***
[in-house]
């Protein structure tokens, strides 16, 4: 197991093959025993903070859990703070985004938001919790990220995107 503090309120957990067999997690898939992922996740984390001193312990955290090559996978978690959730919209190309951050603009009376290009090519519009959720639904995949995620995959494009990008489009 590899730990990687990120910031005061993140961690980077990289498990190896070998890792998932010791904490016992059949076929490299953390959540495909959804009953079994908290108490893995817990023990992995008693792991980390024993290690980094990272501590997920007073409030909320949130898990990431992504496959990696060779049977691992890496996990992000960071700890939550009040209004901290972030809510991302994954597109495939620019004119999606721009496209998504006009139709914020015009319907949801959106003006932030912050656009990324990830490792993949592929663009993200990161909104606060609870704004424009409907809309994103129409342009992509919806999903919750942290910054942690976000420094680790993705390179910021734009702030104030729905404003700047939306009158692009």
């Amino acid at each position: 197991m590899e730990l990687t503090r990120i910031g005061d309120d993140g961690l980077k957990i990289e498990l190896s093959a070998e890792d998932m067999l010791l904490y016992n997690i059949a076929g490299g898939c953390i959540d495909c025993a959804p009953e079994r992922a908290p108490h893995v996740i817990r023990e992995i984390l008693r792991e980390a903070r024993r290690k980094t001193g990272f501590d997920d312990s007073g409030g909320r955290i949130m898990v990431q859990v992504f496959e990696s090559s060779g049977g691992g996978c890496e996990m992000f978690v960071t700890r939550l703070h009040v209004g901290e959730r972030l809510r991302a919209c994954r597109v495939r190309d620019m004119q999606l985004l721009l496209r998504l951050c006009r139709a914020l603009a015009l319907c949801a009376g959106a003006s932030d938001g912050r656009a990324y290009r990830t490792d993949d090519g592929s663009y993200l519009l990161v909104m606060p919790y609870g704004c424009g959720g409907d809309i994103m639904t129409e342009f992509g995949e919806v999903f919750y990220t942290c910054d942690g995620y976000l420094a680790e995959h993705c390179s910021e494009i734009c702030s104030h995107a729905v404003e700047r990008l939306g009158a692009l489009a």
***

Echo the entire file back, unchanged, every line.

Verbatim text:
[in-house]
């Protein structure tokens, strides 16, 4: 197991093959025993903070859990703070985004938001919790990220995107 503090309120957990067999997690898939992922996740984390001193312990955290090559996978978690959730919209190309951050603009009376290009090519519009959720639904995949995620995959494009990008489009 590899730990990687990120910031005061993140961690980077990289498990190896070998890792998932010791904490016992059949076929490299953390959540495909959804009953079994908290108490893995817990023990992995008693792991980390024993290690980094990272501590997920007073409030909320949130898990990431992504496959990696060779049977691992890496996990992000960071700890939550009040209004901290972030809510991302994954597109495939620019004119999606721009496209998504006009139709914020015009319907949801959106003006932030912050656009990324990830490792993949592929663009993200990161909104606060609870704004424009409907809309994103129409342009992509919806999903919750942290910054942690976000420094680790993705390179910021734009702030104030729905404003700047939306009158692009």
């Amino acid at each position: 197991m590899e730990l990687t503090r990120i910031g005061d309120d993140g961690l980077k957990i990289e498990l190896s093959a070998e890792d998932m067999l010791l904490y016992n997690i059949a076929g490299g898939c953390i959540d495909c025993a959804p009953e079994r992922a908290p108490h893995v996740i817990r023990e992995i984390l008693r792991e980390a903070r024993r290690k980094t001193g990272f501590d997920d312990s007073g409030g909320r955290i949130m898990v990431q859990v992504f496959e990696s090559s060779g049977g691992g996978c890496e996990m992000f978690v960071t700890r939550l703070h009040v209004g901290e959730r972030l809510r991302a919209c994954r597109v495939r190309d620019m004119q999606l985004l721009l496209r998504l951050c006009r139709a914020l603009a015009l319907c949801a009376g959106a003006s932030d938001g912050r656009a990324y290009r990830t490792d993949d090519g592929s663009y993200l519009l990161v909104m606060p919790y609870g704004c424009g959720g409907d809309i994103m639904t129409e342009f992509g995949e919806v999903f919750y990220t942290c910054d942690g995620y976000l420094a680790e995959h993705c390179s910021e494009i734009c702030s104030h995107a729905v404003e700047r990008l939306g009158a692009l489009a």